The contents of Cathedral Innovation Group's portfolio of business lines seem likely to evolve, rapidly.
Eventually, in addition to advising and facilitating equipment leasing and aftermarket distribution and services, Cathedral Innovation could create an online marketplace for the rent or sale of additive manufacturing equipment or related assets, Speight acknowledged when asked. Speight made no mention of also running a business-development corporation for product development and related efforts, though TVC research shows that a role for BDCs has been mentioned in some press coverage of the sector.
State records online show the company's previously pending LLC charter was activated in Tennessee, Aug. 29.
Soon, Speight said, the enterprise will involve a parent or holding company, and "an investable continuum" of operating subsidiaries or holdings. The company is styled as a finance and advisory firm, and may also engage in new-product development.
In addition to the concentration of financial industry in Charlotte, Speight's ties there probably exert a strong pull: He earned a degree in industrial technology and an MBA, respectively, from North Carolina A&T State University and the University of North Carolina.
And, during a 14-year stretch, Speight worked in North Carolina for a series of Angel investment, university, professional engineering and other institutions and companies. In 2009, he joined the partnerships directorate of Oak Ridge National Laboratory (ORNL), eventually taking an entrepreneurial sabbatical. He then began commitally pursuing Cathedral's launch. Speight served as entrepreneur in residence (EIR) for the Chattanooga GigTank's latest accelerator cycle. His LinkedIn profile is here.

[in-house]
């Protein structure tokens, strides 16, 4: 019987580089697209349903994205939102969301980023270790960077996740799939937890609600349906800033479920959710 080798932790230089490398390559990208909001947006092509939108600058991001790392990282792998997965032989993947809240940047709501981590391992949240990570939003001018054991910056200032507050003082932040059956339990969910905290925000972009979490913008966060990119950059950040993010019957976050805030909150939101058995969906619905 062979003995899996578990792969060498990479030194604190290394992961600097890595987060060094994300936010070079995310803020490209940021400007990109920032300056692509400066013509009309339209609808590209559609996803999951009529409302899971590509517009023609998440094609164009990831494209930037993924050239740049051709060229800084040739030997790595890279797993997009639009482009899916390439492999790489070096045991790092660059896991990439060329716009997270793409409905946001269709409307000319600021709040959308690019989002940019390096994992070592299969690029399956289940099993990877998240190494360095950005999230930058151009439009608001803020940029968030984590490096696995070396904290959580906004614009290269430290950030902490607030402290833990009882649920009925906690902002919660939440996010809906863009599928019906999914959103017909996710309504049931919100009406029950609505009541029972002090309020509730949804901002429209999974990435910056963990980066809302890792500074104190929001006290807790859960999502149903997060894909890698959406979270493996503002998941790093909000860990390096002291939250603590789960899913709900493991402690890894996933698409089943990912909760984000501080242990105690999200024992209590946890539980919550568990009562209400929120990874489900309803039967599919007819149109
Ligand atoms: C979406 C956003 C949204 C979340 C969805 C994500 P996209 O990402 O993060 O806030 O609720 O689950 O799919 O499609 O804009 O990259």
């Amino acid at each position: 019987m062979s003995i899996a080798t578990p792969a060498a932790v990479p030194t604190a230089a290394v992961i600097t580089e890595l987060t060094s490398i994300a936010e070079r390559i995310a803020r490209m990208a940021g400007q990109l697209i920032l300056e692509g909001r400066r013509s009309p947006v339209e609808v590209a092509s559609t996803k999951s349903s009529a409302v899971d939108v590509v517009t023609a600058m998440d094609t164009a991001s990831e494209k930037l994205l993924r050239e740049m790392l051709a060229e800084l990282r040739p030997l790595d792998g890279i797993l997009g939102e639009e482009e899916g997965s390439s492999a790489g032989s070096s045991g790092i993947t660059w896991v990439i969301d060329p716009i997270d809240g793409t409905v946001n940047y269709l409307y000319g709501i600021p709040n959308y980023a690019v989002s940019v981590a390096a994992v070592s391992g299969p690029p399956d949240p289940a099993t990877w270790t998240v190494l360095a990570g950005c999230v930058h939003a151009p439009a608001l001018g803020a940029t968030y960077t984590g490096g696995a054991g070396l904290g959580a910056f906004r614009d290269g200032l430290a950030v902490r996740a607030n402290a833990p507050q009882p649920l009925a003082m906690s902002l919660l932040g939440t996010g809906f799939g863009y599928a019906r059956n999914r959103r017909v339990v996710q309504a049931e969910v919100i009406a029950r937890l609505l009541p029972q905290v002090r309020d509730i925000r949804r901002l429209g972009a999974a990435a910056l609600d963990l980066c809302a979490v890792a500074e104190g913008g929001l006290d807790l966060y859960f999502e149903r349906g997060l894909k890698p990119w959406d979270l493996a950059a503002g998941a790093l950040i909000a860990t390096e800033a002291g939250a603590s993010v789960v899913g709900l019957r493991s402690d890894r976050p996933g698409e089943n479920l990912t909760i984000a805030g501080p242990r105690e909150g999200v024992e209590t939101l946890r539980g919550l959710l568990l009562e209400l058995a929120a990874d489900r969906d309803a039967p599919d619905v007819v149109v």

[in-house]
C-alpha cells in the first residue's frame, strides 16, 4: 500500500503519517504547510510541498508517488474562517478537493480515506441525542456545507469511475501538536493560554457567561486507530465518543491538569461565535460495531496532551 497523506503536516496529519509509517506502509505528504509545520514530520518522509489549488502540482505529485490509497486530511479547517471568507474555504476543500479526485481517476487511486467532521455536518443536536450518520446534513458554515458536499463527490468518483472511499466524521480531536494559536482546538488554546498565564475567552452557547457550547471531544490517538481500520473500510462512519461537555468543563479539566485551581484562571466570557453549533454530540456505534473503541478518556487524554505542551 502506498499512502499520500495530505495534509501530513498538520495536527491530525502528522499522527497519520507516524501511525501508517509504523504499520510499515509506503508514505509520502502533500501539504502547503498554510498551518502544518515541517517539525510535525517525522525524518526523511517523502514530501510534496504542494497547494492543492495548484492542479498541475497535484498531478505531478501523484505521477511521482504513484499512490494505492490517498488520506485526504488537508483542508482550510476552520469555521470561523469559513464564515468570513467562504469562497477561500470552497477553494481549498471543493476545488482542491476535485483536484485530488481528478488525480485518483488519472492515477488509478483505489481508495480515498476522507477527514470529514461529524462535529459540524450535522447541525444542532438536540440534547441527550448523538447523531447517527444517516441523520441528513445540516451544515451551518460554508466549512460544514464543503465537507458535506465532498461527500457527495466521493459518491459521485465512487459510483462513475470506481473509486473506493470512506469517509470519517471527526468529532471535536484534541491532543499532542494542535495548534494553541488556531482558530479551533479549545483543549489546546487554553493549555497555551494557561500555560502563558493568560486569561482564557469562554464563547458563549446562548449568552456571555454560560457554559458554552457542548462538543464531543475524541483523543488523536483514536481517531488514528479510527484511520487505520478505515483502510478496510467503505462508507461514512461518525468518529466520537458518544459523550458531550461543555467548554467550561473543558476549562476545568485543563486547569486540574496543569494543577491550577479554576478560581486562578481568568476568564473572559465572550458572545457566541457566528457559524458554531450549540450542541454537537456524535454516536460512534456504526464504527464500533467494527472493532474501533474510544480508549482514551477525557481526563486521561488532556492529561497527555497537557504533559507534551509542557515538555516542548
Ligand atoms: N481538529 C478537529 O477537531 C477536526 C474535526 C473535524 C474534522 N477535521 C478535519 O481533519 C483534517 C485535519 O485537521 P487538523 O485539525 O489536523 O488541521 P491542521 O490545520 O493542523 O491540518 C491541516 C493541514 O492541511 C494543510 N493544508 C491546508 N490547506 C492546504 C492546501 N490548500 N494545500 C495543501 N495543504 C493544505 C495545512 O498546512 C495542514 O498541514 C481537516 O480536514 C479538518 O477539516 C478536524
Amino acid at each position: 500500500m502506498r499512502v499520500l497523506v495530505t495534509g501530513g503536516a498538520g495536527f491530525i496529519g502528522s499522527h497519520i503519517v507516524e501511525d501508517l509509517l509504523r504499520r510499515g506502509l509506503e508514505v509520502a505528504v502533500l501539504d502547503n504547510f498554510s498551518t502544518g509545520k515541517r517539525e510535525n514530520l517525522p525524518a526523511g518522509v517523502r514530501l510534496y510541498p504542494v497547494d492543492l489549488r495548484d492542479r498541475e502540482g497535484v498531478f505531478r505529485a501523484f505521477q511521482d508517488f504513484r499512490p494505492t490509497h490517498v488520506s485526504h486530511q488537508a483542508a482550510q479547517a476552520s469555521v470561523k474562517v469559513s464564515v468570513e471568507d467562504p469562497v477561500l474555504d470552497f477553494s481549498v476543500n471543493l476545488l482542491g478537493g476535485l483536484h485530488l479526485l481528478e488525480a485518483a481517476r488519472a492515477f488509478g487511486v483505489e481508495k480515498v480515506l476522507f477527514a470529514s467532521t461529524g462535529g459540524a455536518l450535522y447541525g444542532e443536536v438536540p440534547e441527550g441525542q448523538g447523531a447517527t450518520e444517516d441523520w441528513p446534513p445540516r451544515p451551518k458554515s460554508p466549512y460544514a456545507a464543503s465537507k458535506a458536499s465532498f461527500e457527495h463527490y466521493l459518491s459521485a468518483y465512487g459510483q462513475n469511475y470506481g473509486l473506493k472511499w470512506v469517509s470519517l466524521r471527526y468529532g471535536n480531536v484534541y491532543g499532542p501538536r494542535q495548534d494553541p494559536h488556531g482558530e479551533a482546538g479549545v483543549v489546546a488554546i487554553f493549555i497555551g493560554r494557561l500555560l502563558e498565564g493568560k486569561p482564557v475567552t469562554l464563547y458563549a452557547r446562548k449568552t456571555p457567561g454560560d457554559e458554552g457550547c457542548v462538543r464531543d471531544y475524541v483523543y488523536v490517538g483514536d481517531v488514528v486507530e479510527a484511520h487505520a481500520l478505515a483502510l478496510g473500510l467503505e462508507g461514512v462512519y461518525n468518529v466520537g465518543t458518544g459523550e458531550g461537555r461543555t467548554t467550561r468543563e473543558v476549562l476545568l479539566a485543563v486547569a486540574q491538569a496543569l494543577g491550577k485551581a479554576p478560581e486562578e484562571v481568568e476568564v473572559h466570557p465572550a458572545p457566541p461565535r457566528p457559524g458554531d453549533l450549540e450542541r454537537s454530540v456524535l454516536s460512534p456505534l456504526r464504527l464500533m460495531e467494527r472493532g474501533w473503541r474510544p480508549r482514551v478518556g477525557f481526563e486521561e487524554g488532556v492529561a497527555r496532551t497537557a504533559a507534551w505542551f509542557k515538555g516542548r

Excitement in the sector seems to be building: VTC research easily turned-up recent announcements of 3D and related lease-financing and equity-investment initiatives by GE Capital, Deutsche Private Equity (DPE), and others. In 2013, DPE invested in Germany-based SLM Solutions, which IPO'd on the Frankfrut exchange earlier this year, in a roughly $240MM offering, as reported by media.
Speight marks the conception of Cathedral Innovation at June 2013, when he says he realized that, with prices for a single piece of equipment as ranging from $450K to "at least" $1.2MM, "pricing has been out of the range of most universities and mid-market companies and research institutions," and could quickly drain resources of small companies.
Leasing allows companies to preserve cash, gain tax advantages and stay abreast of technologies they could not otherwise afford, he noted. The industrial-grade, direct-metals equipment has, thus far, been made mainly in Netherlands, Sweden, France and Germany, he said.
Asked how he chose the name of his company, Speight explained, in part: "Everything we do is a testament to something. I wanted to have a constant reminder of why I'm doing this; because, I do feel that I'm called to participate in this industry, in this way."
Speight said his involvement earlier in his career with computer-assisted design (CAD) and architecture also left him with an appreciation for the technical, religious, historic and philosophical elements that go into the creation of cathedrals, in particular. VTC